In terms of a baseball season, the Indians’ current deficit to the Twins means absolutely nothing. They could fall 12.5 games back before Corey Kluber and Mike Clevinger return, go on a big win streak, and lead again by mid-July. Of course no one wants to have to rely on that — and hopefully it won’t come to that — but the idea that the Indians are completely out of the race now is still premature. Baseball is a long season, the trade deadline exists, the Indians still have good-to-great pieces.

Various Let’s Go Tribe writers have touted the inevitable arrival of Oscar Mercado, and’s Mandy Bell thinks it’s a certainty we’ll see him in the majors soon enough. A rookie who has never had a wOBA over .350 in the minors isn’t going to save the Indians season — even if his spring training swing change was legit — but he could be serviceable upgrade over Tyler Naquin, or whatever other left-handed bat needs replaced with a righty.

Beyond Mercado, there’s still hope in the bats of Ramírez and of course Lindor when he’s back to 100%, bootless, and powered by his turtleneck. Lindor, for one, already has a trio of home runs and just recently started seeing the ball well enough to draw walks. He’s only been back 10 games; a healthy Lindor changes the entire complexion of the offense. And Ramírez, for all his chasing woes, is hitting the ball as hard as he ever has in the Statcast era when he makes contact with a 90.3 average exit velocity.

Even Jordan Luplow and Kevin Plawecki have slowly found offensive strides. The former’s has come only recently since his return from Triple-A, but don’t expect his .455 BABIP to last forever. Plawecki has been more than a servicable backup for Roberto Pérez with his .222/.364/.444 slash and 117 wRC+ — which trails only Santana for the team lead.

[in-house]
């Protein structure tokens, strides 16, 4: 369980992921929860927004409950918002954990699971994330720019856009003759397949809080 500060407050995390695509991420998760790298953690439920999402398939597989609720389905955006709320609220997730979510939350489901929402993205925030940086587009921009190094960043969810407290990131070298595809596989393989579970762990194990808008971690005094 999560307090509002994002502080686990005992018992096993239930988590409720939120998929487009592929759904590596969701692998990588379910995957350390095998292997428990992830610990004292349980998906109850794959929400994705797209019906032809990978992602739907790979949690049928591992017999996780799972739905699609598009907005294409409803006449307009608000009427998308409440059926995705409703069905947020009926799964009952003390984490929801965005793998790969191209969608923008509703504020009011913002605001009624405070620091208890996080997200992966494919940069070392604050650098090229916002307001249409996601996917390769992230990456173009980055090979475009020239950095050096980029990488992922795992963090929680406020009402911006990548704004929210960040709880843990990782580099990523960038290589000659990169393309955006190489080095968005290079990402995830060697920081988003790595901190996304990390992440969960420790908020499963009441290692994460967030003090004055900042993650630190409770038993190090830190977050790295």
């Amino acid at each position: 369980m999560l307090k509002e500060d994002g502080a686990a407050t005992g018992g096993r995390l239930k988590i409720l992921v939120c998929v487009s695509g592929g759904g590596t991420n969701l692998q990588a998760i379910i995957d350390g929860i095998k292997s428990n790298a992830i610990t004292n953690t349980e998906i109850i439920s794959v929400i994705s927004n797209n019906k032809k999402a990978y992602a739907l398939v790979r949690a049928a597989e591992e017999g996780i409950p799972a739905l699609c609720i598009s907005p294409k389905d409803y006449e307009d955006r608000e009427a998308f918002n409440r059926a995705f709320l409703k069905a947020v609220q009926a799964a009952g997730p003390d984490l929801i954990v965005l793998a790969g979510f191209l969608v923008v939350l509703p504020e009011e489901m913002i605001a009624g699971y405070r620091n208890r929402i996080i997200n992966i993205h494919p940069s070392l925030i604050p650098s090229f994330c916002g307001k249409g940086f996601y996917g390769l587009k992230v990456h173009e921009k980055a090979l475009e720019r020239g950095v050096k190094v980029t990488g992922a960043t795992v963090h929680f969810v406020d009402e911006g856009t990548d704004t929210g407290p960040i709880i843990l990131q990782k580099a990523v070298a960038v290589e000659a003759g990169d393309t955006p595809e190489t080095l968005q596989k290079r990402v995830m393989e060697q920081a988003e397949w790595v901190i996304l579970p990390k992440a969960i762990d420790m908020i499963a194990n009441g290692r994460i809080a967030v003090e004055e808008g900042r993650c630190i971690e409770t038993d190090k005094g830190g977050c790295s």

The Indians are now left with a choice for 2019 that will impact them far beyond this season. Do they go all-in now, burn the farm, and get a few pieces at a last-ditch run with what they have? Burn it down and start over? The boring, and most realistic, option is to stay the course. Maybe they’ll get hot to end 2019 and go on a World Series run, maybe they won’t. Either way, they’re going to have another competitive next season, and the season after that, and probably the season after that. It would be shocking to see them not add something before the July 31 trade deadline, but nothing that jeopardizes the future in favor of a tiny bump in World Series odds this season.

You can probably rule out Dallas Keuchel immediately. Not only the monetary reasons, but even with injuries to Kluber and Clevinger the rotation still has two great pitchers in Carrasco and Bauer, and one pretty good one in Shane Bieber. The depth that the Indians started with can’t be overstated, and if they are going to fix something, it still needs to be the offense.

By the time the deadline even rolls around, Mike Clevinger could already be back, and the Indians would already have their three best starters — Trevor Bauer, Carlos Carrasco, and Mike Clevinger — going every week, with Bieber not far behind. Because unless there was some renaissance on the horizon for Kluber, he probably wasn’t the Tribe’s best starter anymore, or even one of their top three. But that’s OK — whatever he was going to turn into would still help the Indians have one of the best rotations in baseball. Unfortunately, now we probably won’t know what’s on the other side until he’s off the injured list and gets his feet under him. However long that will be.

Baseball is a long, weird season and there’s a lot of it left.